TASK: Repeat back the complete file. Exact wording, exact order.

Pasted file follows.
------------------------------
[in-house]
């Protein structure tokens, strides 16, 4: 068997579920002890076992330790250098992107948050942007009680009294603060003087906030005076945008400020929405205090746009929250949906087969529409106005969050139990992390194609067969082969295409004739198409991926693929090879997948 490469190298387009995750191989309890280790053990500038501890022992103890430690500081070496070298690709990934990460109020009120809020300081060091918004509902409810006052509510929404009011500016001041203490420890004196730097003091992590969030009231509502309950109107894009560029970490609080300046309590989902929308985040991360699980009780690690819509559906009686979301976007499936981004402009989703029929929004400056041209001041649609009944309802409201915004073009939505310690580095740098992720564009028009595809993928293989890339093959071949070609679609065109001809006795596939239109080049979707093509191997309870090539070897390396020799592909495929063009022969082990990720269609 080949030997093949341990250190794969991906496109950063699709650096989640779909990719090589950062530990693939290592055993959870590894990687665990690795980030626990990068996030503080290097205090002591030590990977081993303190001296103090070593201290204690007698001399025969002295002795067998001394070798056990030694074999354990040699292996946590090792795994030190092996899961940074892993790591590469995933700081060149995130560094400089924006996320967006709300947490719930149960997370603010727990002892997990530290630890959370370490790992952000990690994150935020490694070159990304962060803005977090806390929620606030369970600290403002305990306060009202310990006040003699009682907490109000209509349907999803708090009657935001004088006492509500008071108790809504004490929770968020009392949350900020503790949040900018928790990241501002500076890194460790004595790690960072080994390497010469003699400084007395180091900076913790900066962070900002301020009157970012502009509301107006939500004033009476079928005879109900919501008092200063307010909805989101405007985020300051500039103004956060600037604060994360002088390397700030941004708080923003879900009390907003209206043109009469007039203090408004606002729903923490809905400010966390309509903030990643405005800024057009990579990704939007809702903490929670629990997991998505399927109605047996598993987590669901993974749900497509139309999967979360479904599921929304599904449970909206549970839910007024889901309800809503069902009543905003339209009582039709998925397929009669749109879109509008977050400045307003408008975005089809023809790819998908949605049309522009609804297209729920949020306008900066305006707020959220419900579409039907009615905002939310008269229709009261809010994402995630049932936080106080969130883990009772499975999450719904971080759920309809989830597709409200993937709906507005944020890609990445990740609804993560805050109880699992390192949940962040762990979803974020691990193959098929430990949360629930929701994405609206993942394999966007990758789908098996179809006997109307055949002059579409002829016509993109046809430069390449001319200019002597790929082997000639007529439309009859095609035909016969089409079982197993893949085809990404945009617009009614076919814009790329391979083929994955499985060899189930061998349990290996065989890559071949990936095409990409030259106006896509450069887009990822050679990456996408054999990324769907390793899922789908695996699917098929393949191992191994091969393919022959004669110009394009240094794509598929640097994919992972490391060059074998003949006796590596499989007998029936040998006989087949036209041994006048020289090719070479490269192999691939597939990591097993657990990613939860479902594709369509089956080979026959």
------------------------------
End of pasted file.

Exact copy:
[in-house]
């Protein structure tokens, strides 16, 4: 068997579920002890076992330790250098992107948050942007009680009294603060003087906030005076945008400020929405205090746009929250949906087969529409106005969050139990992390194609067969082969295409004739198409991926693929090879997948 490469190298387009995750191989309890280790053990500038501890022992103890430690500081070496070298690709990934990460109020009120809020300081060091918004509902409810006052509510929404009011500016001041203490420890004196730097003091992590969030009231509502309950109107894009560029970490609080300046309590989902929308985040991360699980009780690690819509559906009686979301976007499936981004402009989703029929929004400056041209001041649609009944309802409201915004073009939505310690580095740098992720564009028009595809993928293989890339093959071949070609679609065109001809006795596939239109080049979707093509191997309870090539070897390396020799592909495929063009022969082990990720269609 080949030997093949341990250190794969991906496109950063699709650096989640779909990719090589950062530990693939290592055993959870590894990687665990690795980030626990990068996030503080290097205090002591030590990977081993303190001296103090070593201290204690007698001399025969002295002795067998001394070798056990030694074999354990040699292996946590090792795994030190092996899961940074892993790591590469995933700081060149995130560094400089924006996320967006709300947490719930149960997370603010727990002892997990530290630890959370370490790992952000990690994150935020490694070159990304962060803005977090806390929620606030369970600290403002305990306060009202310990006040003699009682907490109000209509349907999803708090009657935001004088006492509500008071108790809504004490929770968020009392949350900020503790949040900018928790990241501002500076890194460790004595790690960072080994390497010469003699400084007395180091900076913790900066962070900002301020009157970012502009509301107006939500004033009476079928005879109900919501008092200063307010909805989101405007985020300051500039103004956060600037604060994360002088390397700030941004708080923003879900009390907003209206043109009469007039203090408004606002729903923490809905400010966390309509903030990643405005800024057009990579990704939007809702903490929670629990997991998505399927109605047996598993987590669901993974749900497509139309999967979360479904599921929304599904449970909206549970839910007024889901309800809503069902009543905003339209009582039709998925397929009669749109879109509008977050400045307003408008975005089809023809790819998908949605049309522009609804297209729920949020306008900066305006707020959220419900579409039907009615905002939310008269229709009261809010994402995630049932936080106080969130883990009772499975999450719904971080759920309809989830597709409200993937709906507005944020890609990445990740609804993560805050109880699992390192949940962040762990979803974020691990193959098929430990949360629930929701994405609206993942394999966007990758789908098996179809006997109307055949002059579409002829016509993109046809430069390449001319200019002597790929082997000639007529439309009859095609035909016969089409079982197993893949085809990404945009617009009614076919814009790329391979083929994955499985060899189930061998349990290996065989890559071949990936095409990409030259106006896509450069887009990822050679990456996408054999990324769907390793899922789908695996699917098929393949191992191994091969393919022959004669110009394009240094794509598929640097994919992972490391060059074998003949006796590596499989007998029936040998006989087949036209041994006048020289090719070479490269192999691939597939990591097993657990990613939860479902594709369509089956080979026959």